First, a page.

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RE: Fwd: Ashland community garden questions

  • Subject: RE: [cg] Fwd: Ashland community garden questions
  • From: "Sandy Pernitz" Sandy.Pernitz@Seattle.Gov
  • Date: Thu, 07 Jul 2005 11:06:17 -0700

We battle this perception all the time with our Parks department and
have made baby steps over the years getting them to understand gardening
is recreation!  Someone once said to me, what is the difference between
plot holders and sports uses my recreation is not sport related and they
"hold up" large plots of land for a very long time.  I thought this a
good come back to that concern so thought I would share and I totally
agree about the community building element of those who are your elder
gardeners they are the twine that binds.

Thanks for your time,
Sandy Pernitz
Community Garden Coordinator
P-Patch Program/Dept. of Neighborhoods
"Human felicity is produced not so much by great pieces of good fortune
that seldom happen, as by little advantages that occur every day." 
Benjamin Franklin
The Department of Neighborhoods' Arctic Building offices are relocating
to the Seattle Municipal Tower.  We will be at our new location on
Monday, July 25, 2005.   
City of Seattle
Department of Neighborhoods
700 5th Avenue Suite 1700
PO Box 94649
Seattle, WA 98124-4649
sandy.pernitz@seattle.gov
206-684-0284
Until the 25th we are still housed at
700 3rd Ave, Suite 400 98104

>>> "Alliums" <garlicgrower@green-logic.com> 7/7/2005 6:29:59 AM >>>
Hi, Folks!

Patrick wrote:
> One of our park commissioners has expressed a concern that a
gardener
could
> hypothetically hold a plot for decades thereby locking up public land
for
use
> by others.  Even though this could happen, I suspect that it is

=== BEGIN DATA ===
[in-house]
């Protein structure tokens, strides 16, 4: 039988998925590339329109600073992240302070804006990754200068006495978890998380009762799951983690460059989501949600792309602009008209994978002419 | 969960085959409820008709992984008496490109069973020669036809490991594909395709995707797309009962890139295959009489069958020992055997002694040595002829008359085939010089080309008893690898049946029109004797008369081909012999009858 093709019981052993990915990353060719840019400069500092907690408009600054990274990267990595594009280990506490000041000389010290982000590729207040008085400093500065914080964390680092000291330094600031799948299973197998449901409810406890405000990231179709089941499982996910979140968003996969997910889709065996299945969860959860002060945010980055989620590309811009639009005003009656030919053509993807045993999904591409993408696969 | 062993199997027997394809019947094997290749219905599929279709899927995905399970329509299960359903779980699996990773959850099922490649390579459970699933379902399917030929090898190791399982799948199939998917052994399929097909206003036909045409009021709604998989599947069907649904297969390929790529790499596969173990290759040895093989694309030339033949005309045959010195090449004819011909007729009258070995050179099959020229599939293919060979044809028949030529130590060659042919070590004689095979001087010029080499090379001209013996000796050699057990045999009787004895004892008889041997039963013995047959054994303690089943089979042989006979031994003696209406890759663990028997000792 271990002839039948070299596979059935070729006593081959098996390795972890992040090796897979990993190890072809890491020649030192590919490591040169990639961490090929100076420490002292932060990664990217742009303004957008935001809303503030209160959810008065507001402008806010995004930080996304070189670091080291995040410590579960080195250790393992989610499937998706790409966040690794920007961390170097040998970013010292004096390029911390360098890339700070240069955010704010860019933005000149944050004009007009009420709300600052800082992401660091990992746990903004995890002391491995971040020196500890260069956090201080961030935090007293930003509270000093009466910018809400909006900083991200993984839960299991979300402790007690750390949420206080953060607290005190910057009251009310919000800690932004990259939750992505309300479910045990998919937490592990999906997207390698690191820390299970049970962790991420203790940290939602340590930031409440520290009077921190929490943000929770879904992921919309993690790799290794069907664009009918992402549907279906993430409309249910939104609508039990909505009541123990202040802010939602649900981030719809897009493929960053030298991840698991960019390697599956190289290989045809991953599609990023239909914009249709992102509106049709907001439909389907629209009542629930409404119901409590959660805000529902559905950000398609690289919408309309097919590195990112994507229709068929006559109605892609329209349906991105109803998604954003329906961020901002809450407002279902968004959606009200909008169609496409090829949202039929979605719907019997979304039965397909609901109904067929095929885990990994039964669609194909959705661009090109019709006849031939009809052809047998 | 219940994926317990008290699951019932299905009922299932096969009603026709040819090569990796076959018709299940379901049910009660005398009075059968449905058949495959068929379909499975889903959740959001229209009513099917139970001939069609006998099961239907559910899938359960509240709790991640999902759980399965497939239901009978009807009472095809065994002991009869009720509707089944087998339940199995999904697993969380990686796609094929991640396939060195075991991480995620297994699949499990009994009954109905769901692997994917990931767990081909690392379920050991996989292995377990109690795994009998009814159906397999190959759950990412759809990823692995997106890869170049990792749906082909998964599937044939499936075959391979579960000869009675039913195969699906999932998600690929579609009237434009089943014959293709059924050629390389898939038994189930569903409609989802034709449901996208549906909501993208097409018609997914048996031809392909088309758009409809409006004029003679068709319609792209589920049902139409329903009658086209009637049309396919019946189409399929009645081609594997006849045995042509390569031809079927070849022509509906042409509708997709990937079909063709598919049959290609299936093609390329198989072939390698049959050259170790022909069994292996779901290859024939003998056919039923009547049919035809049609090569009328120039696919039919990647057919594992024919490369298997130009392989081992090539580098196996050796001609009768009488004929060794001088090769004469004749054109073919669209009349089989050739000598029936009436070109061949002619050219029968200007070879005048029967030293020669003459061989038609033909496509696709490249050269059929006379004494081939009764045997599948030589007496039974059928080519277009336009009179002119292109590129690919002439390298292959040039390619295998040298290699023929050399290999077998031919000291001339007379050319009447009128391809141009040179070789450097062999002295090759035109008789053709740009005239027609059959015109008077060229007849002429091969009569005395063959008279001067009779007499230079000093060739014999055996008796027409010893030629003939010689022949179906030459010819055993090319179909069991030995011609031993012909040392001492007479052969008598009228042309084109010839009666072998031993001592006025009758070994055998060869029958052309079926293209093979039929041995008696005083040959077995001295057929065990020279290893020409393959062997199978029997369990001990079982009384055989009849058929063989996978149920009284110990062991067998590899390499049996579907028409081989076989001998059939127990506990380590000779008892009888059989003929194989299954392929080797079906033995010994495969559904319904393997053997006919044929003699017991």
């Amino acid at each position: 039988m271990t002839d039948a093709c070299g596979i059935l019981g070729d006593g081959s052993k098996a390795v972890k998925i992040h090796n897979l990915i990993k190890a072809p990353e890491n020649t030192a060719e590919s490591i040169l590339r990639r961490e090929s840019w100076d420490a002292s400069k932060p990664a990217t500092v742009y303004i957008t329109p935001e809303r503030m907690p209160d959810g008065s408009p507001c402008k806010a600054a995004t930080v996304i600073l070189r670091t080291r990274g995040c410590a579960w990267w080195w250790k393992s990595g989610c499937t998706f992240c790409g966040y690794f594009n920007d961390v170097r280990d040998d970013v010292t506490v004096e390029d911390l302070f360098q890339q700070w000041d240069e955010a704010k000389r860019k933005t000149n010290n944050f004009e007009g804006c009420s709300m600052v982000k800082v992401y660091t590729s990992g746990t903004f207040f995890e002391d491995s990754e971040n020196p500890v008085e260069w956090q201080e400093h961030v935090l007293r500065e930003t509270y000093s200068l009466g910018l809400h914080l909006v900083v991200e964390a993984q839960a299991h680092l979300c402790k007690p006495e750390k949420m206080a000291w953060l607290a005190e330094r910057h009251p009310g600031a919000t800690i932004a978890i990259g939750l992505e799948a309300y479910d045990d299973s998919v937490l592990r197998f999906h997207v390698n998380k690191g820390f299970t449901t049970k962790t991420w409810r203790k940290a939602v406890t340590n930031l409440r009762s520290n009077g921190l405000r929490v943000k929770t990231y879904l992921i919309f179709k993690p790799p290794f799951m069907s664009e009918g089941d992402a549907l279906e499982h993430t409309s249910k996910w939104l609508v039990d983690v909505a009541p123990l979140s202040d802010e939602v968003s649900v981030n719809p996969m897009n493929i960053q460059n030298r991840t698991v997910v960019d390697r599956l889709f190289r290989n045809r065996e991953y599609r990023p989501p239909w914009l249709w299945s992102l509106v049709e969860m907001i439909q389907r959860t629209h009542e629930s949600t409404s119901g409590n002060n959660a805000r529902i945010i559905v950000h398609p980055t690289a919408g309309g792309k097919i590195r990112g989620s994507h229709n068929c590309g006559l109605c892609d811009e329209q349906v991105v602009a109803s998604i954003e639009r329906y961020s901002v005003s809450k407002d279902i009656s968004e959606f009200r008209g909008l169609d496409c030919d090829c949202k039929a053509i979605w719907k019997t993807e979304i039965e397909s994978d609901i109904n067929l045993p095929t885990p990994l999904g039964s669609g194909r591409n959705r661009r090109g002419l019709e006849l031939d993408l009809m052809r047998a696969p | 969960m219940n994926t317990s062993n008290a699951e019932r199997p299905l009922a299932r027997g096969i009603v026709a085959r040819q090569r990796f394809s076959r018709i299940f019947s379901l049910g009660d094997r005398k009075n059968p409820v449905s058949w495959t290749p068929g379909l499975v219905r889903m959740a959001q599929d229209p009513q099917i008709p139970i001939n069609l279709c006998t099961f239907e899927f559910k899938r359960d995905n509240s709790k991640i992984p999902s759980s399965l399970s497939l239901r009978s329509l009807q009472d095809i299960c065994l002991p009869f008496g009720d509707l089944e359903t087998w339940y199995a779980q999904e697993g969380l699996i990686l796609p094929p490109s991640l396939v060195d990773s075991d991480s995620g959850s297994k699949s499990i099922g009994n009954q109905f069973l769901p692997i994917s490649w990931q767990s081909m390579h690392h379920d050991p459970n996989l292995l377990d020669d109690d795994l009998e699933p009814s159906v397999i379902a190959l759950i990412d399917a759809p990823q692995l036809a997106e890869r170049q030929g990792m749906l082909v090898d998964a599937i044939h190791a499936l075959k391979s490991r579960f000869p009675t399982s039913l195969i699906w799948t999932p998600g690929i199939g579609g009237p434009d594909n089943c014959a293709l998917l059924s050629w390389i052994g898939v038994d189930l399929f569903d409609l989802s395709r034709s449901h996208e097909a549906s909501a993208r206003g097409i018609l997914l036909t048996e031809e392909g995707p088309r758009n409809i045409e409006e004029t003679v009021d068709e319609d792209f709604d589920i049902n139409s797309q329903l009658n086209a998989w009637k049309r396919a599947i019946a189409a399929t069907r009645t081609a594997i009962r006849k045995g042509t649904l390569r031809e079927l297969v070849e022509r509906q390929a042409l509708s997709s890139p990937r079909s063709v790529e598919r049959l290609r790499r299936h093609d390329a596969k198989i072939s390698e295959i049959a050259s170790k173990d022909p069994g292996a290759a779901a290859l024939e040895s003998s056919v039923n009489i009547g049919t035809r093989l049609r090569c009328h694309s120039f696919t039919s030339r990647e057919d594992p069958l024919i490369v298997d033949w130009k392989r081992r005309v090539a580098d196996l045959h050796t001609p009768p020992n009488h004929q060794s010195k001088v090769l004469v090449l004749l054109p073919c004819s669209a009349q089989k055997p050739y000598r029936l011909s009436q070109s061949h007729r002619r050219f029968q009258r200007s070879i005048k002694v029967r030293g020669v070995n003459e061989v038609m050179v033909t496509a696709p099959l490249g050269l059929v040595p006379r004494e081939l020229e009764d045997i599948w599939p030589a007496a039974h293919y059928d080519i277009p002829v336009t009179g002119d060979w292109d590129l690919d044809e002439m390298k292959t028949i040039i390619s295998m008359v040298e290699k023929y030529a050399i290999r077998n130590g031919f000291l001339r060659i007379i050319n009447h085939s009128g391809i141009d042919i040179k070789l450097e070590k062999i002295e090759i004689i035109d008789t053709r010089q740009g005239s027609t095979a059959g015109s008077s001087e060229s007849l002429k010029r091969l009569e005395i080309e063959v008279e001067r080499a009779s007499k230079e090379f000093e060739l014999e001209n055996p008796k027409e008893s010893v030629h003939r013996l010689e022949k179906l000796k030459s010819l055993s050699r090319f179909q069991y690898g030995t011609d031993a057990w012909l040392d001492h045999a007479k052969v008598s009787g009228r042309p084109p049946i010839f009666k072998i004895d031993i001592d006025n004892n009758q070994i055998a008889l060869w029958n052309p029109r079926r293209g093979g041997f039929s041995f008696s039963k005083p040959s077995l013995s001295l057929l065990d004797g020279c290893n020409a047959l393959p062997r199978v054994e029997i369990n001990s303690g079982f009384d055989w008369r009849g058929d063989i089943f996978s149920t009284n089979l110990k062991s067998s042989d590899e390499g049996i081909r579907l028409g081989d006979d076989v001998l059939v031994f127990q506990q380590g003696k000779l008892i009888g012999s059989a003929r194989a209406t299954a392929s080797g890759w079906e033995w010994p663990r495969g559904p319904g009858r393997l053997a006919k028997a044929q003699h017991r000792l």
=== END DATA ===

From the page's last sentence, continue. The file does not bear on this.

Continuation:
highly
> unlikely.

I agree with Adam -- with society as mobile as it is, the chances of
someone
tying up a plot for decadesis very small.

HOWEVER, if you've got a person who is that embedded in the community
that
they are living there for decades and they are a dedicated gardener
who
maintains their plot year in, year out, you WANT that person in your
garden
badly because such a community-minded person will guide your newer
gardeners
not only in the ways of gardening, but in the ways of the community --
they
will know everything about everyone and everyplace and be an
incredible
resource to everyone who comes to your garden.

Community gardens are all about building social capital and if you've
got
such a resource, the information and stabilizing influence they will be
in
the community will far outweigh the "locking up" of public land
because
they've kept their same plot for 35 years!

Have a few "open to the public" events per year -- work days in common
areas, harvest festivals, whatever so that if folks think they want to
garden, they have access -- 3/4 of them don't really want to put the
time in
gardening, but they want to feel like they COULD if they wanted to --
fulfill that need (and help spread your social capital) and you
shouldn't
have many complaints.

Dorene Pasekoff, Coordinator
St. John's United Church of Christ Organic Community Garden and
Labyrinth

A mission of 
St. John's United Church of Christ, 315 Gay Street, Phoenixville, PA 
19460


______________________________________________________
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______________________________________________________
The American Community Gardening Association listserve is only one of ACGA's services to community gardeners. To learn more about the ACGA and to find out how to join, please go to http://www.communitygarden.org


To post an e-mail to the list:  community_garden@mallorn.com

To subscribe, unsubscribe or change your subscription:  https://secure.mallorn.com/mailman/listinfo/community_garden





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